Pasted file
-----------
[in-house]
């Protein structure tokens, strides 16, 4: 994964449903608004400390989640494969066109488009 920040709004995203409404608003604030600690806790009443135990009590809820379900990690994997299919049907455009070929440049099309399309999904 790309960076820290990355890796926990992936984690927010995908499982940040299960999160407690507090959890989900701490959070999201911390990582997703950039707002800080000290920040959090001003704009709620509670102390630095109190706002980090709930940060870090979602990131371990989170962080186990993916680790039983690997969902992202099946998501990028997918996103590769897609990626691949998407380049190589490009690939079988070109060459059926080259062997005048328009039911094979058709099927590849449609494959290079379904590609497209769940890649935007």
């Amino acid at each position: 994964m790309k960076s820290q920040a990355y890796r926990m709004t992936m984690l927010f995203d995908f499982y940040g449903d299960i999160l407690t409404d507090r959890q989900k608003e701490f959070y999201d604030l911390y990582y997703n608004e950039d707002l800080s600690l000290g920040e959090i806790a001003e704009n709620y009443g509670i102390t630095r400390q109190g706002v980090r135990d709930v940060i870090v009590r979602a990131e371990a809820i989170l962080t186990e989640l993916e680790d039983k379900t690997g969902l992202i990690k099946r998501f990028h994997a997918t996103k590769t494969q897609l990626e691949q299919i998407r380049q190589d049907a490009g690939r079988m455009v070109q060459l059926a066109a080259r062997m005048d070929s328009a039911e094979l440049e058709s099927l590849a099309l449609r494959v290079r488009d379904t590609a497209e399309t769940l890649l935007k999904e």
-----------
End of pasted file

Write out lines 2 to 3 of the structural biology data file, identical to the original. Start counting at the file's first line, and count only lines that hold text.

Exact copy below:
């Protein structure tokens, strides 16, 4: 994964449903608004400390989640494969066109488009 920040709004995203409404608003604030600690806790009443135990009590809820379900990690994997299919049907455009070929440049099309399309999904 790309960076820290990355890796926990992936984690927010995908499982940040299960999160407690507090959890989900701490959070999201911390990582997703950039707002800080000290920040959090001003704009709620509670102390630095109190706002980090709930940060870090979602990131371990989170962080186990993916680790039983690997969902992202099946998501990028997918996103590769897609990626691949998407380049190589490009690939079988070109060459059926080259062997005048328009039911094979058709099927590849449609494959290079379904590609497209769940890649935007």
């Amino acid at each position: 994964m790309k960076s820290q920040a990355y890796r926990m709004t992936m984690l927010f995203d995908f499982y940040g449903d299960i999160l407690t409404d507090r959890q989900k608003e701490f959070y999201d604030l911390y990582y997703n608004e950039d707002l800080s600690l000290g920040e959090i806790a001003e704009n709620y009443g509670i102390t630095r400390q109190g706002v980090r135990d709930v940060i870090v009590r979602a990131e371990a809820i989170l962080t186990e989640l993916e680790d039983k379900t690997g969902l992202i990690k099946r998501f990028h994997a997918t996103k590769t494969q897609l990626e691949q299919i998407r380049q190589d049907a490009g690939r079988m455009v070109q060459l059926a066109a080259r062997m005048d070929s328009a039911e094979l440049e058709s099927l590849a099309l449609r494959v290079r488009d379904t590609a497209e399309t769940l890649l935007k999904e």